Since the beginning of warfare, humans have sought defenses against offensive weapons. Not surprisingly, then, the deployment of nuclear-armed missiles by the United States and the Soviet Union early in the Cold War prompted each to begin building missile defenses to protect themselves against these extremely destructive weapons. What is perhaps surprising is that both countries soon recognized that this undertaking would be destabilizing and pointless and agreed in the 1972 Anti-Ballistic Missile (ABM) Treaty not to defend their countries against each other’s ballistic missiles. The two superpowers both based their nuclear policies on the notion of deterrence-that maintaining the ability to launch a nuclear counterattack that would inflict massive destruction on the other side was necessary to ensure that the other country would not attack first. Missile defense could weaken or even negate the retaliatory capability of the other side, since a retaliatory attack would be small … [Read more...] about Missile Defense: The Sequel
It is conceivable, as one of his colleagues has suggested, that Theodore Postol could be more effective “if he did not eventually accuse just about everybody of fraud or malfeasance or stupidity.” Over the past two years, for instance, the MIT professor of science, technology and national security policy has publicly accused the defense technology corporation TRW of perpetrating a hoax on the U.S. government. He has charged the Pentagon’s Missile Defense Agency (formerly known as the Ballistic Missile Defense Organization) with committing an “elaborate scientific and technical blunder,” compounded by fraud and misconduct. He has charged the authors of a report investigating those alleged frauds-who include two staff scientists at MIT’s Lincoln Laboratory-with committing scientific fraud themselves to cover up the frauds they were allegedly investigating. He has charged the Pentagon’s Defense Security Service, in a letter to John Podesta, who … [Read more...] about Postol vs. the Pentagon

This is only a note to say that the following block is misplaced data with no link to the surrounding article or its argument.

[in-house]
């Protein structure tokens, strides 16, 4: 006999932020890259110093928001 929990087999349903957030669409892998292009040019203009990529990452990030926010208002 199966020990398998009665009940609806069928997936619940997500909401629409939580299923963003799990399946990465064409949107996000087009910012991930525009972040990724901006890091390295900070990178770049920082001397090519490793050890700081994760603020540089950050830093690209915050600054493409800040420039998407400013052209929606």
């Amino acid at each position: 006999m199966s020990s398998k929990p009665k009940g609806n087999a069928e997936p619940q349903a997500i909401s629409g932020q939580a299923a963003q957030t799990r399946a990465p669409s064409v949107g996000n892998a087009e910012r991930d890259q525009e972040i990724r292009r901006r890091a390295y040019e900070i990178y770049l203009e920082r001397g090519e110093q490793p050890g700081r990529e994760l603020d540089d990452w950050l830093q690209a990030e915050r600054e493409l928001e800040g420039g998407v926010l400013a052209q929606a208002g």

Scenario one: If North Korea fired a nuclear-armed missile that devastated an American city, how would the U.S. government respond? The state-sponsored attack would fit within the Cold War paradigm; therefore, the certain American response would be an overwhelming retaliation aimed at destroying Pyongyang, Kim Jong Il’s nuclear and missile programs, and North Korea’s million-man army. Such a response would result in enormous collateral damage, killing millions of North Koreans. Despite reservations about the morality of such a response, those who established the Cold War nuclear doctrine recognized – and accepted – the unintended deaths of millions of innocents. Whoever occupied the White House during such a nuclear attack would understand this also. Scenario Two: If North Korea were discovered to have sold a nuclear bomb to al-Qaeda, which smuggled the weapon into the United States and used it to destroy a city, how would the U.S. government respond? As … [Read more...] about Nuclear Accountability